What is Fibromyalgia?

Fibromyalgia is considered a disorder related to stress due to frequent onset and worsening of pain symptoms. It is a baffling condition, which predominantly affects women more than men and characterised by unexplained, chronic musculoskeletal pain. The disorder is also linked with increased fatigue, disturbances in sleep and elevated levels of stress reactivity and anxiety.

As no clear cause and effect relationship is established between brain and chemical activity (neurotransmitters) and pain or sensory perception. It could be that the disorder results due to effect of pain and stress on the central nervous system (CNS) that leads to changes in brain circuitry. This has clearly been depicted in brain imaging studies, which shows CNS disturbances occurring in response to brain stimulation. Abnormal increase in blood flow have also been indicated in brain scans that defines intensity of pain. A decreased blood flow is linked with emotional response to pain.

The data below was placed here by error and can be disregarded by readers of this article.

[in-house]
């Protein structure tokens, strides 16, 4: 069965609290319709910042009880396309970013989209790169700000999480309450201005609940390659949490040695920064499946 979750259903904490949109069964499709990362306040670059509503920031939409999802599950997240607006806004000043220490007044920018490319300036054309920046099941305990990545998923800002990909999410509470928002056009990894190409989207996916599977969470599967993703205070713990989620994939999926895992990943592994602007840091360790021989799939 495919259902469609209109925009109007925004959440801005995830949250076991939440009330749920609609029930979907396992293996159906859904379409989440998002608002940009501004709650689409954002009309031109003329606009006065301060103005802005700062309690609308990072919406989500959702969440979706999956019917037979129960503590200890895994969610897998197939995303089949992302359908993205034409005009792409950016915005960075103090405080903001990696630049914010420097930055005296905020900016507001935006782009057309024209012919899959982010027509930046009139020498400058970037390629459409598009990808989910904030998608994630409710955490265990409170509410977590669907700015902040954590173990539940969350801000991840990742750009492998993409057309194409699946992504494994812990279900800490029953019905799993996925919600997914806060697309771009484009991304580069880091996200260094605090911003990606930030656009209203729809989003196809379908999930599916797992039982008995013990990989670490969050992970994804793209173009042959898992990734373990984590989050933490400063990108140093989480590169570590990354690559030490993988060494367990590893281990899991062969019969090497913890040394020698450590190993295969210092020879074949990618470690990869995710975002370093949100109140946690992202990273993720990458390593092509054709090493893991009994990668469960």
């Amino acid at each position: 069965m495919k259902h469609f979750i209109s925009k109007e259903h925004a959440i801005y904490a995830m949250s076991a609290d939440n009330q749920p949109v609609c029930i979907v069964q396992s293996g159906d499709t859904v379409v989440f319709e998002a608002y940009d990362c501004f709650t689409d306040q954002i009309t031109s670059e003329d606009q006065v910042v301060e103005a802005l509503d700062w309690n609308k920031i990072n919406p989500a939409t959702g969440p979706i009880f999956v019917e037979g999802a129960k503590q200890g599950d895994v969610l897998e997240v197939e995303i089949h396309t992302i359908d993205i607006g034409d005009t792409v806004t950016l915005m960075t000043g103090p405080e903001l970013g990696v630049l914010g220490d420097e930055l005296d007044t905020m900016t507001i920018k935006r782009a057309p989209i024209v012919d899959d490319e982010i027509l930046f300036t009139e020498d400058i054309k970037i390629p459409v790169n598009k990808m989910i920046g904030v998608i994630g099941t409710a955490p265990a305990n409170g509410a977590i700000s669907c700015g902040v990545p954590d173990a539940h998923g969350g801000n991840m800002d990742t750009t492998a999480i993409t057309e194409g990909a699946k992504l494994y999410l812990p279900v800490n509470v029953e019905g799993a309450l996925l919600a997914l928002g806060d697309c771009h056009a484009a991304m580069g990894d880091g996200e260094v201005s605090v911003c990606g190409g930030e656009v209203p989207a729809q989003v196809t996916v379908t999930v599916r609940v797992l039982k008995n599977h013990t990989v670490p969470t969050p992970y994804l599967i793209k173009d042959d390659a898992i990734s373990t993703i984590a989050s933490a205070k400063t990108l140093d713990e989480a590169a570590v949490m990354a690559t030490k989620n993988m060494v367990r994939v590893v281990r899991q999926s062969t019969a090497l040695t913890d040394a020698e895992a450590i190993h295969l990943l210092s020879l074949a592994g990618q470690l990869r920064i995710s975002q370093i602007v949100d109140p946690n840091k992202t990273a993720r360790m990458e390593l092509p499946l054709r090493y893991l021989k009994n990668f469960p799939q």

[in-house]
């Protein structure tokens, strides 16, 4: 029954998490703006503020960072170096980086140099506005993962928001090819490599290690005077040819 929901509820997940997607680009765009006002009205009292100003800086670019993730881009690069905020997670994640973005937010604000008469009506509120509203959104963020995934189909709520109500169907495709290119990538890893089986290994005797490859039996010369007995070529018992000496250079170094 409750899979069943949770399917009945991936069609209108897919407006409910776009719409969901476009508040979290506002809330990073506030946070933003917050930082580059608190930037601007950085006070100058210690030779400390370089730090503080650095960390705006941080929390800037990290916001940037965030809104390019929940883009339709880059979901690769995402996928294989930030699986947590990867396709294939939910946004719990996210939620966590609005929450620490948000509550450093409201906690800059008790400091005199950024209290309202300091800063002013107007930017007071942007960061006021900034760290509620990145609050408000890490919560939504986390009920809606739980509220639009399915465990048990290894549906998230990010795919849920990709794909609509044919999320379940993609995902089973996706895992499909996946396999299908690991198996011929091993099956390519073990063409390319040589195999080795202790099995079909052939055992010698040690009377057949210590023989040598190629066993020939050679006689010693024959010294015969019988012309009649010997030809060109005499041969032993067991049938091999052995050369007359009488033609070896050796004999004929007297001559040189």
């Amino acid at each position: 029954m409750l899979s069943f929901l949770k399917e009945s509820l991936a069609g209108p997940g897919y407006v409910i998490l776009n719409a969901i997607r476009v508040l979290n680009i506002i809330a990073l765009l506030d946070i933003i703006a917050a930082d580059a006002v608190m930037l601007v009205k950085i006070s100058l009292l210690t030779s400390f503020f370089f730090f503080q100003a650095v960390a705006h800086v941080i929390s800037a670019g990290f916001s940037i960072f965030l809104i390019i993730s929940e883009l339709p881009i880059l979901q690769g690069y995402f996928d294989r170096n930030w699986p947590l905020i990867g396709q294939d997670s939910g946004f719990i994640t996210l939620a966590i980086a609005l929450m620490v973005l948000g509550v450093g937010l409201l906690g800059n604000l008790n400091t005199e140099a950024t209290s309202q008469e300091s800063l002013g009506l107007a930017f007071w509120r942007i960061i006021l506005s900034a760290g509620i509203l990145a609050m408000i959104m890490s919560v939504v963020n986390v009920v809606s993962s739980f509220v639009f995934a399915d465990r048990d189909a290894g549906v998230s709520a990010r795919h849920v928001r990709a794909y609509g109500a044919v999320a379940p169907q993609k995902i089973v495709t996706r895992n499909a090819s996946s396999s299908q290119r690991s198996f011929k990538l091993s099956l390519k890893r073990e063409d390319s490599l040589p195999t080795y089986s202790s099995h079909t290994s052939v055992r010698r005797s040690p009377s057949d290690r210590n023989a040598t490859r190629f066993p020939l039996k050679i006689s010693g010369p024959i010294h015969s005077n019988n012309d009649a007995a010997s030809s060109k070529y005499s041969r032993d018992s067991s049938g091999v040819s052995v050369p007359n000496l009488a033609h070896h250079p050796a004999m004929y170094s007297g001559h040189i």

The origin and underlying mechanisms of this disorder is not yet well portrayed.

Managing Hypersensitivity

Fibromyalgia can affect senses at all levels and make life more complex. Managing hypersensitivity is the best way and avoid things that leads to botheration. Measures by which intensity and severity of symptoms can be reduced are: avoiding triggers, controlling environment, reducing stress, eating well to improve immune system and educating family and friends.